Guard Pass Quick Kills

In the past, we’ve seen a number of “Quick Kills” from Sensei Erik Paulson. But these were in the context of a takedown sequence.

Now he applies the same concept to passing the guard and he shares his expertise with us at the 2013 Combat Submission Wrestling Camp.

An Arm Bar for Every Occasion

Typically, the arm bar from the guard requires that you first break your opponent’s posture. A feat that is sometimes, much easier said than done. It’s no surprise that this arm bar, one that flies in the face of convention comes from the man who in 2005 (I believe), released a 6 DVD Set focused solely on this one submission.

I’ve heard Sensei Paulson recount that in Judo, they often say, all roads lead to Arm Bar, and after seeing Ronda Rousey exemplify this maxim repeatedly in the octagon, and then seeing this gem of a technique, I have to admit, I’m becoming a believer.

Filmed at the 2013 CSW Instructor/Fighter Camp, this is really a great move to add to anyone’s arsenal. Be sure to drop Sensei Paulson a note on his Facebook Page and thank him for taking the time to share this with all of us.

Now… LOCK ON!

Half Guard: The Erik Paulson Template

I’m not the sharpest pencil in the box. As a result, I need simple toggle switches, on – off decision making inputs to make my grappling computations easier. For my computer science friends, and deductive logic cronies, you will understand what I mean when I say, I try to build my grappling life around the conditional “If this, then that… If that, then this.”

Have I lost you yet? Probably, but I will continue anyway. You see, for me, I use simple conditionals to determine where I will move next while in the grappling world. For instance, on a Double Leg Takedown, “If I am able to lock my hands just beneath my opponent’s butt cheeks, I continue on to finish the Double.” “If I am unable to secure a locked hand grip, I switch to a single or simply abort, and reset.”

Others will argue that there are a myriad of placements for your hands during a double. But I like the locked grip version because it presents me with the simple decision making input I spoke of earlier. If grip is locked up, then proceed with takedown, if not, then don’t. Simple decision making for a slow, dumb oaf like myself.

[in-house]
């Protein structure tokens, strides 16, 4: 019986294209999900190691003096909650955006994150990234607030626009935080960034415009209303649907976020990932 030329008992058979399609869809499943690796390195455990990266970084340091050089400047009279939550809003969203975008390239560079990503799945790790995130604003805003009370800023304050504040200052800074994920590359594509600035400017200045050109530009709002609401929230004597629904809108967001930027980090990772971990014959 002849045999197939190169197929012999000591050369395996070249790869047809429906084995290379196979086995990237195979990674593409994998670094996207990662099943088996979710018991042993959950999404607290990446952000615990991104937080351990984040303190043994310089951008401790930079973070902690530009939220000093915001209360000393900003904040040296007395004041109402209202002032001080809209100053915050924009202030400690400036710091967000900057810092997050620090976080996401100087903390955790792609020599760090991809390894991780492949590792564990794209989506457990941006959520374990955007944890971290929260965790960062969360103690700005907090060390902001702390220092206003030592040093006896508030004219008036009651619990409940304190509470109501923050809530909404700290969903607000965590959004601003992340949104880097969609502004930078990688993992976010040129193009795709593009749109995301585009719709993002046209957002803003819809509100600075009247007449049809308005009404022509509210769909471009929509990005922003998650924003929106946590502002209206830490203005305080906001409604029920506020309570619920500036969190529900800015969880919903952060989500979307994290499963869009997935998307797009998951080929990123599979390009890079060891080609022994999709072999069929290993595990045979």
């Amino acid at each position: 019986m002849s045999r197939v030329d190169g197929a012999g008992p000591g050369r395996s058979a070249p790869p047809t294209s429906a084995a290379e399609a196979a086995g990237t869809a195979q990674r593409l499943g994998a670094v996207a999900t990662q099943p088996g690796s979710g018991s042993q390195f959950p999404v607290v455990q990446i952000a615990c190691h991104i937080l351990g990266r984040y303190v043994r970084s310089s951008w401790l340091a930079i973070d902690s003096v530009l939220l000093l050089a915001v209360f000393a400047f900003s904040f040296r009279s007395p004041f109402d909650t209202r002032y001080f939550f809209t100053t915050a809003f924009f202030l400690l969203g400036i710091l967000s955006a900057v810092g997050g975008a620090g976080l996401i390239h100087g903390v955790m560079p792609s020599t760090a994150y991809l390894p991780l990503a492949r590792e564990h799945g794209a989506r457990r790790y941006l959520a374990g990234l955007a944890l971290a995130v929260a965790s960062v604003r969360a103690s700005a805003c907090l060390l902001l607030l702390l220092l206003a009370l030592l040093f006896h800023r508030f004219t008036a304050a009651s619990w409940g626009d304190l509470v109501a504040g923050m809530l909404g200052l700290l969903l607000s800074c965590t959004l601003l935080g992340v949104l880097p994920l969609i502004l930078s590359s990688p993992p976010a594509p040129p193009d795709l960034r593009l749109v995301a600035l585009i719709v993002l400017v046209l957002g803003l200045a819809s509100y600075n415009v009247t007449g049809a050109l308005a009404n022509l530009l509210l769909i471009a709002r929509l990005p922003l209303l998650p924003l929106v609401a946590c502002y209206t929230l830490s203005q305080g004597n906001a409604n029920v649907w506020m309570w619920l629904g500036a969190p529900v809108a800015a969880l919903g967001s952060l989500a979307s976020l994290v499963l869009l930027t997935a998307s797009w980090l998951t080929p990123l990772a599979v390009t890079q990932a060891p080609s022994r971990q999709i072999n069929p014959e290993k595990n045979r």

What does this have to do with Erik Paulson’s Half Guard Template? Good question. For my game, I had a series of options for when on bottom, with the half guard and an underhook on the side where I had captured my opponent’s leg. For example if I had half guard on my opponent’s right leg, I had and underhook beneath my opponent’s right arm.

BUT, I didn’t have such a clear cut set of options for when my opponent had an underhook on his trapped leg side, forcing me to take an overhook. That is, if I had my opponent’s right leg trapped, but was forced to take an overhook on my opponent’s right arm I wasn’t sure what the best course of action was, so I asked Sensei Paulson what he liked to do in this case and he offered the above Template.

What I gleaned from the series was quite simple and effective and I have since implemented it into my game and my series of simple on – off, toggle switches. In my sling bladed internal dialog it sounds something like this. “If you have an overhook on the trapped leg side, bridge and turn, transition to a half butterfly guard, then transition to a full butterfly guard or switch to a half guard on the opposite leg where you should end up with an underhook on the trapped leg side.”

Do you have any simple guidelines and reference points which allow for quick, easy decision making while rolling? If so, we’d love to hear them in the comments area.